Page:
GEC Traction

GEC Traction Limited was a British industrial company formed in 1972 which designed and manufactured electric traction equipment for railway rolling stock. The company had manufacturing sites at Manchester, Preston and Sheffield and was a wholly owned subsidiary of Lord Weinstock's General Electric Company plc.

GEC Traction Limited
Plc / subsidiary
IndustryMechanical and electrical engineering
FateSubsumed within Alstom
PredecessorEnglish Electric-AEI Traction Limited
SuccessorGEC Alsthom Traction Ltd., later Alstom Traction Ltd., later Alstom Transport
HeadquartersTrafford Park, Manchester, England
Key people
John Legg, Keith Appelbee (Managing Directors)
ProductsRailway traction equipment


The company's pedigree is traced back to a long list of British companies involved in railway traction almost to the start of the railway age in the first half of the 19th century.[1] Included among the predecessor companies[2] are the following:

The immediate history stemmed from the 1968 acquisition of Associated Electrical Industries (AEI) by GEC. In the following year GEC merged with (took over) the English Electric Co (EE), thus bringing together the two previously rival companies, AEI and EE, under single ownership. From this, in 1969, a new subsidiary company was born, English Electric-AEI Traction Ltd. This new organisation slowly integrated the traction divisions of AEI and EE, culminating in 1972 when the company was renamed GEC Traction Ltd. Also added to the company was the Industrial Locomotive Division of the former English Electric which was based at Vulcan Works, Newton-le-Willows (this later became a separate company, GEC Industrial Locomotives Ltd).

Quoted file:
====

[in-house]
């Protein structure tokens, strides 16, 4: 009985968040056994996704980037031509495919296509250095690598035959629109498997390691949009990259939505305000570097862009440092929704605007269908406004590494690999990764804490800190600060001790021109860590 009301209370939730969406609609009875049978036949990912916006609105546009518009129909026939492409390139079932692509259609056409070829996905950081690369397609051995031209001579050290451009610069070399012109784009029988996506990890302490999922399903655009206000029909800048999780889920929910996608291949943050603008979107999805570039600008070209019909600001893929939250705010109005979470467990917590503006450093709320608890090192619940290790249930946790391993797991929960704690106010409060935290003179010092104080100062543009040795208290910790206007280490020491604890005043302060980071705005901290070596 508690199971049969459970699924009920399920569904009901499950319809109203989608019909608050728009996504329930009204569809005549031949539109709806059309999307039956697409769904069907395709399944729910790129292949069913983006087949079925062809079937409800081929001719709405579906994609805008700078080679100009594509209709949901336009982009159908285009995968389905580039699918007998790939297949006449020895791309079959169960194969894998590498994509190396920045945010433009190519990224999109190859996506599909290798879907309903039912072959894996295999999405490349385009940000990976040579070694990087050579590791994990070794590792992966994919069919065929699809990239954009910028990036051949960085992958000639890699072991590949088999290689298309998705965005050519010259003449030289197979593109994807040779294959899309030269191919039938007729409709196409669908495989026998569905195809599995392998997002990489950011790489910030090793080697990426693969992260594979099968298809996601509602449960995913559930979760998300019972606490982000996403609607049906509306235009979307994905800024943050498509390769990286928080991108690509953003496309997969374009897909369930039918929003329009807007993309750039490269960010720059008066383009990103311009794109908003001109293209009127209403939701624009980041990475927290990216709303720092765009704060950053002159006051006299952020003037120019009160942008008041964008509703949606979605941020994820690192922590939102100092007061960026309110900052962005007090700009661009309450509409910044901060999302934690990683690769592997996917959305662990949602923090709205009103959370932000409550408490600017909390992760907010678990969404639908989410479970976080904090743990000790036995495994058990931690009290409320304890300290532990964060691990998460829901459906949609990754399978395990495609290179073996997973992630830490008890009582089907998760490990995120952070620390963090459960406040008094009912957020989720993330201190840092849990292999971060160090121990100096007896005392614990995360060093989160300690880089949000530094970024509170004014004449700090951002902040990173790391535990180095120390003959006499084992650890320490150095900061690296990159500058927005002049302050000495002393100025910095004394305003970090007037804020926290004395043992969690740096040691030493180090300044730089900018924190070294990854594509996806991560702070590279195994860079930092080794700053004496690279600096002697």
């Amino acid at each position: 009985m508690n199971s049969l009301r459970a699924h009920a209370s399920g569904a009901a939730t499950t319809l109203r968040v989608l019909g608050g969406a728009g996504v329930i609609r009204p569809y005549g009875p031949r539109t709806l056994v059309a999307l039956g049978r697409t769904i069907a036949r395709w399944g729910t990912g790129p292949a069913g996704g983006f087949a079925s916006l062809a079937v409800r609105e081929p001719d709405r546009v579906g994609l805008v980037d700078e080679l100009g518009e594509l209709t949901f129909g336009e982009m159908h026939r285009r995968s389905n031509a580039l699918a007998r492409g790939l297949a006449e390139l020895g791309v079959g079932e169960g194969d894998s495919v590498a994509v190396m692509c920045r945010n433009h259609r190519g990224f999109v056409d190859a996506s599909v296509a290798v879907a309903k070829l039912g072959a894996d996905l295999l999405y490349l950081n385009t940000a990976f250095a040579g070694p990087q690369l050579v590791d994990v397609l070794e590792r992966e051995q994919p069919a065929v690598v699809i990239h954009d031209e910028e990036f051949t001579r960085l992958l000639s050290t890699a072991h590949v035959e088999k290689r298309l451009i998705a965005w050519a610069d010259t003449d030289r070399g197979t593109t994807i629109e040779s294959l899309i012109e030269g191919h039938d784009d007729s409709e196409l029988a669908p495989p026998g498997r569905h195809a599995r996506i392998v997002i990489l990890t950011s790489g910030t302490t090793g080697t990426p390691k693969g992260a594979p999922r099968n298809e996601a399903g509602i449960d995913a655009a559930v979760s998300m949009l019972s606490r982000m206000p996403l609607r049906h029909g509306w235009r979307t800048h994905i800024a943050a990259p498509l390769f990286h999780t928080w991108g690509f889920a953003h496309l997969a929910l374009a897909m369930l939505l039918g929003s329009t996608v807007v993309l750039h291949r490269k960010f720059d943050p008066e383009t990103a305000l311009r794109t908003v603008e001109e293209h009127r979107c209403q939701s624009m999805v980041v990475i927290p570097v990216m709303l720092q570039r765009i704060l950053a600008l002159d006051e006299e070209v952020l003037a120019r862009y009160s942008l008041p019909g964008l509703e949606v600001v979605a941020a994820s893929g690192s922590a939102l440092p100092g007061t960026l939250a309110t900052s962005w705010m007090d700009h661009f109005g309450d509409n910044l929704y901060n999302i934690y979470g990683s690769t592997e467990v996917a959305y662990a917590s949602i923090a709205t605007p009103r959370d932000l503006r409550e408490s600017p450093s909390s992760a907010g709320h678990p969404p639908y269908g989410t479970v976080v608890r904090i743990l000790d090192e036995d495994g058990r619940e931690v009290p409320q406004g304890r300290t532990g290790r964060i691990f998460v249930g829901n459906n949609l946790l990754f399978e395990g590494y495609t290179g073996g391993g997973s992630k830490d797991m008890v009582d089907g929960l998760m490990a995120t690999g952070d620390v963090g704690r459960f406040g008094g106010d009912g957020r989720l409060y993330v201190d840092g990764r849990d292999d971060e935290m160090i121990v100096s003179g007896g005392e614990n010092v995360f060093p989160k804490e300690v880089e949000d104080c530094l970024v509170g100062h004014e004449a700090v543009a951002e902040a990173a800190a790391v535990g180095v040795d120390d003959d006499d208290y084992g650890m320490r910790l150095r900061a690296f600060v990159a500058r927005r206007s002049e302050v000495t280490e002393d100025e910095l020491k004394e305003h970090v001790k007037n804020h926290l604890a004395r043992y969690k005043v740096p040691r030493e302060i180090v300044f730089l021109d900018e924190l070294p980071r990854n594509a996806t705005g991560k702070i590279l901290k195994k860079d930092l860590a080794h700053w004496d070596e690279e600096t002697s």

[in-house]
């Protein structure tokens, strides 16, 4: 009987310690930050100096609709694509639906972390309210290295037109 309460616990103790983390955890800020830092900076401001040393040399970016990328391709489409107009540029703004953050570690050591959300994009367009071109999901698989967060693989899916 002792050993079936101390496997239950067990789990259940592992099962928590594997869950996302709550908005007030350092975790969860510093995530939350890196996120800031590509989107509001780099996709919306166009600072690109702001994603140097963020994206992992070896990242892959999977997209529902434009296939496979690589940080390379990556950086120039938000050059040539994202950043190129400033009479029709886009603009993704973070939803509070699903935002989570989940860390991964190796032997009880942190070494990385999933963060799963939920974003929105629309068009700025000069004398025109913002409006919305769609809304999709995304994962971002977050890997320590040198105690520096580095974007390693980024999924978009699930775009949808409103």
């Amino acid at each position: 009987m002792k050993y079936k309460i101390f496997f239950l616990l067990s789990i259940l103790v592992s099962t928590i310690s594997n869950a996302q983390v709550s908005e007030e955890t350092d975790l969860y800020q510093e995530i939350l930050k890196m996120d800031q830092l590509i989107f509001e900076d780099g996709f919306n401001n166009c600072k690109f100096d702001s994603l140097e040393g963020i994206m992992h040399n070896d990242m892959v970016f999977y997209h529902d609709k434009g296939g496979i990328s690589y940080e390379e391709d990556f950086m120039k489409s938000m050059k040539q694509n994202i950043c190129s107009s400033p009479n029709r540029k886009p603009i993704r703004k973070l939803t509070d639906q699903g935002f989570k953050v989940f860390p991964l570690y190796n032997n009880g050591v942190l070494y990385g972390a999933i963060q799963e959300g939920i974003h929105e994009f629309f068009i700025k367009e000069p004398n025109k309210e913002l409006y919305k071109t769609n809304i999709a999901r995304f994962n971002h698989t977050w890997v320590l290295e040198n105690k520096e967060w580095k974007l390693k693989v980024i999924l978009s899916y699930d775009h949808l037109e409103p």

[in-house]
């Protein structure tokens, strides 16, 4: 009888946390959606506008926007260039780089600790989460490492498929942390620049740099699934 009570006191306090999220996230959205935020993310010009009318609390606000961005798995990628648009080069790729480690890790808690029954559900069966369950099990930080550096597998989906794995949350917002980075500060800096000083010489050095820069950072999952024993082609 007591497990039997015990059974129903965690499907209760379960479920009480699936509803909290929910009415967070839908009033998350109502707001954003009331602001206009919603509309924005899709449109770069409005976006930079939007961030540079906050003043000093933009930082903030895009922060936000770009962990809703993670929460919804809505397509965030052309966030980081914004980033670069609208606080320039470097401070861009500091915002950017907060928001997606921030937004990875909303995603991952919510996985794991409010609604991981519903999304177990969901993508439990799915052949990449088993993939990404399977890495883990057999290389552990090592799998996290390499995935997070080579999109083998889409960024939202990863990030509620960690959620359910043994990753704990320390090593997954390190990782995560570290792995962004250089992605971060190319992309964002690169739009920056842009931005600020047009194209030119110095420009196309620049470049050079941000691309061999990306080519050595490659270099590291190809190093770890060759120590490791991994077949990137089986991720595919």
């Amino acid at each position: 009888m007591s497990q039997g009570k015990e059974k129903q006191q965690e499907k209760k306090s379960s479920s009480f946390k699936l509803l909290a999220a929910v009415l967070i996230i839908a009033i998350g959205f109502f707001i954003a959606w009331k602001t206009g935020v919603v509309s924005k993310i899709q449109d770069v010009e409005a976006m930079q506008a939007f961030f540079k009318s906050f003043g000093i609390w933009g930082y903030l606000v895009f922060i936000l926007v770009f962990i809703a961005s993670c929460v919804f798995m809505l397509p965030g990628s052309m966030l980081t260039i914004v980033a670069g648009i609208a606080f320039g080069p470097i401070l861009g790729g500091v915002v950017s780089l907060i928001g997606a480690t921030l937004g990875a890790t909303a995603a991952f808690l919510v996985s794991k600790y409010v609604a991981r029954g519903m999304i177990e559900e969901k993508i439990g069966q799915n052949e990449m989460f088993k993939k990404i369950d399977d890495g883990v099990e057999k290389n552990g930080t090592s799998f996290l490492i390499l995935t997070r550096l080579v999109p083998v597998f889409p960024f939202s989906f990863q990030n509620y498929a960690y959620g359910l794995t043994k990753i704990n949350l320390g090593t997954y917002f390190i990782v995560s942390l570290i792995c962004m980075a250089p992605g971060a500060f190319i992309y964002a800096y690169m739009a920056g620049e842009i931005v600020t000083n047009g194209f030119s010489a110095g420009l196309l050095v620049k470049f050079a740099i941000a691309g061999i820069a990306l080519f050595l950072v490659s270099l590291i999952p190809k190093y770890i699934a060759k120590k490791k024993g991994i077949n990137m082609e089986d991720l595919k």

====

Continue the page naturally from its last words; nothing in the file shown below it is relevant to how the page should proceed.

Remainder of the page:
The company that became GEC Traction Ltd. was originally incorporated on 6 May 1927.

In June 1973, the Company celebrated "150 years in Motive Power" dating from the establishment of the first company in the world specifically created for the design and manufacture of railway locomotives, Robert Stephenson & Co. in Newcastle.

For the greater part of the 18 years in which the Company existed under the name GEC Traction, it was the leading supplier of traction equipment in the UK and also had sales around the world, particularly in South Africa, Australasia, Hong Kong, South Korea and Taiwan. Employment across the three sites totalled 3,500. In 1984, largely as a result of a cutback in orders by South African Railways, the Attercliffe Common works at Sheffield was closed, with the rotating machines business being absorbed at Preston and gear manufacture at GEC Machines, Rugby.